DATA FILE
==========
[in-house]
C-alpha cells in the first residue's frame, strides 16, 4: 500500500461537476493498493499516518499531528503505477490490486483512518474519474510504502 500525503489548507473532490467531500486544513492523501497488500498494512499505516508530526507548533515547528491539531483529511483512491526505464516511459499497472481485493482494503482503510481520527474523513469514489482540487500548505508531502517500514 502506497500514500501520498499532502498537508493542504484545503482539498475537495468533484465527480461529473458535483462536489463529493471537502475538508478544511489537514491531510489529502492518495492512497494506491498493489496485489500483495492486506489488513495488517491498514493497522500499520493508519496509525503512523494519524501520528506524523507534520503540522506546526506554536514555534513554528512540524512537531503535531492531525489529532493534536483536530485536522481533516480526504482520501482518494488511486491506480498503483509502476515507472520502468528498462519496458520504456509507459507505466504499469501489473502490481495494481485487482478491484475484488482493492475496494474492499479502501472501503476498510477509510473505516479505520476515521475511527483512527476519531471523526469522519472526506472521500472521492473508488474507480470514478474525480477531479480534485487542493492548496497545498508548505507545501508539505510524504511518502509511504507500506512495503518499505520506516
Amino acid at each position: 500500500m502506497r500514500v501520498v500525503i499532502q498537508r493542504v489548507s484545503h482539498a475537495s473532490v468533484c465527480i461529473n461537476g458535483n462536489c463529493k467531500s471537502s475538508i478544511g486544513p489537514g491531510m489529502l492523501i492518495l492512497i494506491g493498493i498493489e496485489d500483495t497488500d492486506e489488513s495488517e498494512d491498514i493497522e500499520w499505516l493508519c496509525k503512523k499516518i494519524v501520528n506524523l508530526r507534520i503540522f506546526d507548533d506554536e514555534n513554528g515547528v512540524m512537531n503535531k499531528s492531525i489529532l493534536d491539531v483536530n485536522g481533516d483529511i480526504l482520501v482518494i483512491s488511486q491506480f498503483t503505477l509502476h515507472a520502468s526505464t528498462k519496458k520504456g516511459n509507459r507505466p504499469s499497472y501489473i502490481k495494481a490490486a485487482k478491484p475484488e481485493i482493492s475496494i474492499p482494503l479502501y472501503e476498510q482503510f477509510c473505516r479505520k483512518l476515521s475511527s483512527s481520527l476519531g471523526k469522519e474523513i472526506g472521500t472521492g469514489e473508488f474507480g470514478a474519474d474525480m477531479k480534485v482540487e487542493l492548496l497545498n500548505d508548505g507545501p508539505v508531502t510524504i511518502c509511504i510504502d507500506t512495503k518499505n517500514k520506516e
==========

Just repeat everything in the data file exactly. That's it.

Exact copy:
[in-house]
C-alpha cells in the first residue's frame, strides 16, 4: 500500500461537476493498493499516518499531528503505477490490486483512518474519474510504502 500525503489548507473532490467531500486544513492523501497488500498494512499505516508530526507548533515547528491539531483529511483512491526505464516511459499497472481485493482494503482503510481520527474523513469514489482540487500548505508531502517500514 502506497500514500501520498499532502498537508493542504484545503482539498475537495468533484465527480461529473458535483462536489463529493471537502475538508478544511489537514491531510489529502492518495492512497494506491498493489496485489500483495492486506489488513495488517491498514493497522500499520493508519496509525503512523494519524501520528506524523507534520503540522506546526506554536514555534513554528512540524512537531503535531492531525489529532493534536483536530485536522481533516480526504482520501482518494488511486491506480498503483509502476515507472520502468528498462519496458520504456509507459507505466504499469501489473502490481495494481485487482478491484475484488482493492475496494474492499479502501472501503476498510477509510473505516479505520476515521475511527483512527476519531471523526469522519472526506472521500472521492473508488474507480470514478474525480477531479480534485487542493492548496497545498508548505507545501508539505510524504511518502509511504507500506512495503518499505520506516
Amino acid at each position: 500500500m502506497r500514500v501520498v500525503i499532502q498537508r493542504v489548507s484545503h482539498a475537495s473532490v468533484c465527480i461529473n461537476g458535483n462536489c463529493k467531500s471537502s475538508i478544511g486544513p489537514g491531510m489529502l492523501i492518495l492512497i494506491g493498493i498493489e496485489d500483495t497488500d492486506e489488513s495488517e498494512d491498514i493497522e500499520w499505516l493508519c496509525k503512523k499516518i494519524v501520528n506524523l508530526r507534520i503540522f506546526d507548533d506554536e514555534n513554528g515547528v512540524m512537531n503535531k499531528s492531525i489529532l493534536d491539531v483536530n485536522g481533516d483529511i480526504l482520501v482518494i483512491s488511486q491506480f498503483t503505477l509502476h515507472a520502468s526505464t528498462k519496458k520504456g516511459n509507459r507505466p504499469s499497472y501489473i502490481k495494481a490490486a485487482k478491484p475484488e481485493i482493492s475496494i474492499p482494503l479502501y472501503e476498510q482503510f477509510c473505516r479505520k483512518l476515521s475511527s483512527s481520527l476519531g471523526k469522519e474523513i472526506g472521500t472521492g469514489e473508488f474507480g470514478a474519474d474525480m477531479k480534485v482540487e487542493l492548496l497545498n500548505d508548505g507545501p508539505v508531502t510524504i511518502c509511504i510504502d507500506t512495503k518499505n517500514k520506516e